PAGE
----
NHL

Metropolitan Riveters: Q & A with Defender Allie Olnowich

“Oftentimes the best game a defender plays, you don’t even notice them.” – Binghamton Devils Head Coach Mark Dennehy.

In a ‘blink and you missed it’ Metropolitan Riveters 2021 season, there were six NWHL debuts. One of those debuts was defender Allie Olnowich, a local product hailing from Chatham, New Jersey, who joined the team after patrolling the blueline for the Syracuse Orange the past four seasons.

Metropolitan Riveters defender Allie Olnowich in a game in Lake Placid, NY on Jan 24, 2021. (Photo Credit: Michelle Jay)

With the Rivs having played only the three games you may have missed seeing Olnowich on the ice, but as coach Dennehy alluded to in our opening – that’s not necessarily a bad thing. She’s not going to put up nine points in seven games a la Boston’s Kaleigh Fratkin, but Olnowich will show up every game, and use every inch of her 5’7” frame to stifle her opponents each time she steps on the ice.

Coach Speak

In addition to recently speaking with the 22-year-old defender, The Hockey Writers also spoke to her assistant coach – Ashley ‘Stretch’ Johnston – who knows a thing or two thousand about playing defense for the Riveters.

“Allie was a pleasure to coach. As a player, she has a real willingness to learn and is so aware of the game. As a teammate, watching her support the D core and continually pushing herself and others was amazing. Real strong leadership characteristics,” Johnson replied via email when asked what she learned about Olnowich during the Rivs’ unfortunately shortened season.

Ashley Johnston
Ashley Johnston was Metropolitan Riveters captain from 2015-18. (Photo Credit: Michelle Jay)

“Additionally, I think there’s really something special about watching someone gain confidence- a player playing with confidence is unstoppable. Allie was on this trajectory in the bubble and I’m disappointed we didn’t get to see it through, but very excited to pick back up on it (this fall).”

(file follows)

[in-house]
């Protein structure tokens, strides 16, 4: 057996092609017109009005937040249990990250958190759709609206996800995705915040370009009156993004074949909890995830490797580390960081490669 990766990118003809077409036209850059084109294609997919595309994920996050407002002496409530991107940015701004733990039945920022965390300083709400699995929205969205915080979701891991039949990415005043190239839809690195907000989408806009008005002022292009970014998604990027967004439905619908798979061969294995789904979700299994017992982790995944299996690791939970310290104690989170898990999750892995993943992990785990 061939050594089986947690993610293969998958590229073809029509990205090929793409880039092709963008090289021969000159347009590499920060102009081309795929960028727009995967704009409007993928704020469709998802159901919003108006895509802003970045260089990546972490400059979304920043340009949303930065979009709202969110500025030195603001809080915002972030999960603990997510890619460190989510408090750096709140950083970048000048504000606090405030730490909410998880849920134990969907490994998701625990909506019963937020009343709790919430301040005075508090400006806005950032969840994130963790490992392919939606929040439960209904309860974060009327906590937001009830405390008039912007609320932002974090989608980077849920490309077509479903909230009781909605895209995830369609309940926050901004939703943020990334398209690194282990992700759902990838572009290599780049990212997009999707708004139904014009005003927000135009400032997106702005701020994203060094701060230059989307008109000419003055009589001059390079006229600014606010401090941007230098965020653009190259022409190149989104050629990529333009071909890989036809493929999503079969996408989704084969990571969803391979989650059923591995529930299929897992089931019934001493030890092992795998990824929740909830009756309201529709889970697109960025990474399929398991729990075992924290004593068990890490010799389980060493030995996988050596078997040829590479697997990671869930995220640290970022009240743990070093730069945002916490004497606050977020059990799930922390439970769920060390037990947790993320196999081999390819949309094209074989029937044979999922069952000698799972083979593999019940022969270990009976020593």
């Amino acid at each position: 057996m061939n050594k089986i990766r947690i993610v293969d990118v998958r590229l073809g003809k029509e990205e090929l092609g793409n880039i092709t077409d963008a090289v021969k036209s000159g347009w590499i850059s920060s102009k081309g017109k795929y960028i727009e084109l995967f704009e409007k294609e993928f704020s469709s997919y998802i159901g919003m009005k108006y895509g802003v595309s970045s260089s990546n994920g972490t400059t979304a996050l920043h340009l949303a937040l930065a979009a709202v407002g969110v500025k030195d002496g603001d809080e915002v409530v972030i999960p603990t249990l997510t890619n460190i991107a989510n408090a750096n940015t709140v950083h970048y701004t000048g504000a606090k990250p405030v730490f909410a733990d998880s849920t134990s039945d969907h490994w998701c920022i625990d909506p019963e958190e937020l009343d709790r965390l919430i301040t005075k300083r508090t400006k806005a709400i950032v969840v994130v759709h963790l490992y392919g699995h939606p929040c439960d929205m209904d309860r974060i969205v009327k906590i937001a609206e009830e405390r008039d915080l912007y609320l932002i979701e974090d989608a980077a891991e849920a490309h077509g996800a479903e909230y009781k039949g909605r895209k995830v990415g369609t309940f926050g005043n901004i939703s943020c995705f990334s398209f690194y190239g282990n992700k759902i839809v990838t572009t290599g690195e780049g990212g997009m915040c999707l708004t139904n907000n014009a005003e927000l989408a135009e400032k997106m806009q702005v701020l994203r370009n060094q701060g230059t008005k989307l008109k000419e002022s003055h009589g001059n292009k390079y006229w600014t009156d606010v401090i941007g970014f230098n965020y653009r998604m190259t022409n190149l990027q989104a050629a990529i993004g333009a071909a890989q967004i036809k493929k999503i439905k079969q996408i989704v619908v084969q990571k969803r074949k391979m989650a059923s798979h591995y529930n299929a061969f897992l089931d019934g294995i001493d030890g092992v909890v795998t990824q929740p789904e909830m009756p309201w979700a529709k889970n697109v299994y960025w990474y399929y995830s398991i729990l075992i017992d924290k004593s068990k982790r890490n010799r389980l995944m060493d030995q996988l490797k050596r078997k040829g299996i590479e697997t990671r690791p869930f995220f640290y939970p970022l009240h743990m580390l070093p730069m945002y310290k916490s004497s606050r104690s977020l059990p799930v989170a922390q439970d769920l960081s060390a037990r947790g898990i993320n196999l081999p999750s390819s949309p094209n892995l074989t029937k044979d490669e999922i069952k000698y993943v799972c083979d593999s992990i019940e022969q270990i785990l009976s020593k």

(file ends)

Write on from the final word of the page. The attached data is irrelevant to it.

In our exclusive Q & A we found out how Olnowich joined the Riveters, what her future holds, and more.

The Hockey Writers: So how’d you end of joining the Riveters? Did they contact you or did you reach out to them?

Allie Olnowich: When I came home from school last March because of Covid I wasn’t really sure what my plan was going to be. Kate (Whitman Annis) initially had reached out to me and I had emailed her back, but it was after the deadline for the 2020 NWHL Draft. I wasn’t really sure what would happen until around October when she reached out to me and said that the team needed practice players. The league was allowing teams to have practice players in case they couldn’t have enough players on the ice if they contracted Covid or something.

From there I just played hockey, and I guess it was good enough for them to want to sign me in mid-to-late November. That’s when I was officially on the roster. For the first month and a half, I was just practicing with the team and didn’t know if I was going to be signed or not.

New Jersey to Syracuse to New Jersey

THW: You’re from NJ and there are a few NJ players on the team, how much did you know them or anyone else on team?

AO: I grew up playing on the NJ Colonials with Kendall (Cornine), she was always the age group above me but we always ended up skating together with practices and summer camps that we did together. So she was definitely the one I knew the most. Moose (Rebecca Morse) and the other girls from the area are much older than I am.

THW: How cool is it to have some former Orange teammates in the league, and to play against/with them?